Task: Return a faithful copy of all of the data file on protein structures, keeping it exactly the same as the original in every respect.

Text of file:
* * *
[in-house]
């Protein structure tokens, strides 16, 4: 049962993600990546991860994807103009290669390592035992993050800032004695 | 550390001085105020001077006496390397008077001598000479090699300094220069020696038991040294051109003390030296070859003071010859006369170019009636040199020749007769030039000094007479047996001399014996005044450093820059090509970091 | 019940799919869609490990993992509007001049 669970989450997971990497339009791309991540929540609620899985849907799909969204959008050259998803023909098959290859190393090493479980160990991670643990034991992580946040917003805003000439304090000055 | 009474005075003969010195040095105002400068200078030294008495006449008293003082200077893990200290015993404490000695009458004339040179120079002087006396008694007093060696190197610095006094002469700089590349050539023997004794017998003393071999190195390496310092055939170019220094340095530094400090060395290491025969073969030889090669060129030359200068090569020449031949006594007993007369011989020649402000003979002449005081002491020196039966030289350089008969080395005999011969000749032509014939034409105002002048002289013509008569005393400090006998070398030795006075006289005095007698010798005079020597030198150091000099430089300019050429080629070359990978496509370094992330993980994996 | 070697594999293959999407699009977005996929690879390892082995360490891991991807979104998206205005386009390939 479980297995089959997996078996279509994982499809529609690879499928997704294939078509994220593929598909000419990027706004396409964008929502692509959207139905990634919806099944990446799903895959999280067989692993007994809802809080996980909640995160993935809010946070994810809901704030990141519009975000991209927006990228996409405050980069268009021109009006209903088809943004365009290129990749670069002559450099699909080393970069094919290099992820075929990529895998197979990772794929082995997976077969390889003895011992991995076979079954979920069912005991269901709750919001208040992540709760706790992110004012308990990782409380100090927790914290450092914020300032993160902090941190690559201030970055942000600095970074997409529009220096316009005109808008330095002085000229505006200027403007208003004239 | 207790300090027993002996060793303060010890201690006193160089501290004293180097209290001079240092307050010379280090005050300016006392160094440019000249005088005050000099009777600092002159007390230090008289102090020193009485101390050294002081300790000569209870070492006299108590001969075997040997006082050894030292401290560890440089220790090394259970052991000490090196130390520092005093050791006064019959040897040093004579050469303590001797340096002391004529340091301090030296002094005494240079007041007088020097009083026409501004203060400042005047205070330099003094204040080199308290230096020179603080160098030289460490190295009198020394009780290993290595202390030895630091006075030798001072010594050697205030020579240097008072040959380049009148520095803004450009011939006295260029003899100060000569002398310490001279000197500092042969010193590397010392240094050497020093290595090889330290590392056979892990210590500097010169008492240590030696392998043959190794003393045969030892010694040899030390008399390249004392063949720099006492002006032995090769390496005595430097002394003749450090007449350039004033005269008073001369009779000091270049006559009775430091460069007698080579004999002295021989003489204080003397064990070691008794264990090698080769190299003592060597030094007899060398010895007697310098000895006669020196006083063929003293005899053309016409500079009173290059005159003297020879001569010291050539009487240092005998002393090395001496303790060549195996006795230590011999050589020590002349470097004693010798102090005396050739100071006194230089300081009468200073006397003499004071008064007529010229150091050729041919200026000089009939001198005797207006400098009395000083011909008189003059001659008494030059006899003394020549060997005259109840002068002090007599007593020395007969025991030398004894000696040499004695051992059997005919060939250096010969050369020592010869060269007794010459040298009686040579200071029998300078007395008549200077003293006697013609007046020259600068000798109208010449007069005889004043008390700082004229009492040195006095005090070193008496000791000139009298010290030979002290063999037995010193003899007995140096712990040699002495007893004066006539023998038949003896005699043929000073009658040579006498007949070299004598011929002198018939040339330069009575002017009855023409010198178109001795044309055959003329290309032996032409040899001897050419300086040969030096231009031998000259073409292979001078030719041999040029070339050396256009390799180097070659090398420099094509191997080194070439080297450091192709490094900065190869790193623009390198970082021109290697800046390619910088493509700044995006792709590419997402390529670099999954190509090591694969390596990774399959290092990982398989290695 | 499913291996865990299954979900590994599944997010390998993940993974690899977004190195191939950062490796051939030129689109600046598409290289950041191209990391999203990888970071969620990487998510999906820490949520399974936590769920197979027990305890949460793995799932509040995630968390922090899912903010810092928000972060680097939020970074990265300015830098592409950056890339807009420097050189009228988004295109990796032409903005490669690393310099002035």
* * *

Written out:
[in-house]
């Protein structure tokens, strides 16, 4: 049962993600990546991860994807103009290669390592035992993050800032004695 | 550390001085105020001077006496390397008077001598000479090699300094220069020696038991040294051109003390030296070859003071010859006369170019009636040199020749007769030039000094007479047996001399014996005044450093820059090509970091 | 019940799919869609490990993992509007001049 669970989450997971990497339009791309991540929540609620899985849907799909969204959008050259998803023909098959290859190393090493479980160990991670643990034991992580946040917003805003000439304090000055 | 009474005075003969010195040095105002400068200078030294008495006449008293003082200077893990200290015993404490000695009458004339040179120079002087006396008694007093060696190197610095006094002469700089590349050539023997004794017998003393071999190195390496310092055939170019220094340095530094400090060395290491025969073969030889090669060129030359200068090569020449031949006594007993007369011989020649402000003979002449005081002491020196039966030289350089008969080395005999011969000749032509014939034409105002002048002289013509008569005393400090006998070398030795006075006289005095007698010798005079020597030198150091000099430089300019050429080629070359990978496509370094992330993980994996 | 070697594999293959999407699009977005996929690879390892082995360490891991991807979104998206205005386009390939 479980297995089959997996078996279509994982499809529609690879499928997704294939078509994220593929598909000419990027706004396409964008929502692509959207139905990634919806099944990446799903895959999280067989692993007994809802809080996980909640995160993935809010946070994810809901704030990141519009975000991209927006990228996409405050980069268009021109009006209903088809943004365009290129990749670069002559450099699909080393970069094919290099992820075929990529895998197979990772794929082995997976077969390889003895011992991995076979079954979920069912005991269901709750919001208040992540709760706790992110004012308990990782409380100090927790914290450092914020300032993160902090941190690559201030970055942000600095970074997409529009220096316009005109808008330095002085000229505006200027403007208003004239 | 207790300090027993002996060793303060010890201690006193160089501290004293180097209290001079240092307050010379280090005050300016006392160094440019000249005088005050000099009777600092002159007390230090008289102090020193009485101390050294002081300790000569209870070492006299108590001969075997040997006082050894030292401290560890440089220790090394259970052991000490090196130390520092005093050791006064019959040897040093004579050469303590001797340096002391004529340091301090030296002094005494240079007041007088020097009083026409501004203060400042005047205070330099003094204040080199308290230096020179603080160098030289460490190295009198020394009780290993290595202390030895630091006075030798001072010594050697205030020579240097008072040959380049009148520095803004450009011939006295260029003899100060000569002398310490001279000197500092042969010193590397010392240094050497020093290595090889330290590392056979892990210590500097010169008492240590030696392998043959190794003393045969030892010694040899030390008399390249004392063949720099006492002006032995090769390496005595430097002394003749450090007449350039004033005269008073001369009779000091270049006559009775430091460069007698080579004999002295021989003489204080003397064990070691008794264990090698080769190299003592060597030094007899060398010895007697310098000895006669020196006083063929003293005899053309016409500079009173290059005159003297020879001569010291050539009487240092005998002393090395001496303790060549195996006795230590011999050589020590002349470097004693010798102090005396050739100071006194230089300081009468200073006397003499004071008064007529010229150091050729041919200026000089009939001198005797207006400098009395000083011909008189003059001659008494030059006899003394020549060997005259109840002068002090007599007593020395007969025991030398004894000696040499004695051992059997005919060939250096010969050369020592010869060269007794010459040298009686040579200071029998300078007395008549200077003293006697013609007046020259600068000798109208010449007069005889004043008390700082004229009492040195006095005090070193008496000791000139009298010290030979002290063999037995010193003899007995140096712990040699002495007893004066006539023998038949003896005699043929000073009658040579006498007949070299004598011929002198018939040339330069009575002017009855023409010198178109001795044309055959003329290309032996032409040899001897050419300086040969030096231009031998000259073409292979001078030719041999040029070339050396256009390799180097070659090398420099094509191997080194070439080297450091192709490094900065190869790193623009390198970082021109290697800046390619910088493509700044995006792709590419997402390529670099999954190509090591694969390596990774399959290092990982398989290695 | 499913291996865990299954979900590994599944997010390998993940993974690899977004190195191939950062490796051939030129689109600046598409290289950041191209990391999203990888970071969620990487998510999906820490949520399974936590769920197979027990305890949460793995799932509040995630968390922090899912903010810092928000972060680097939020970074990265300015830098592409950056890339807009420097050189009228988004295109990796032409903005490669690393310099002035």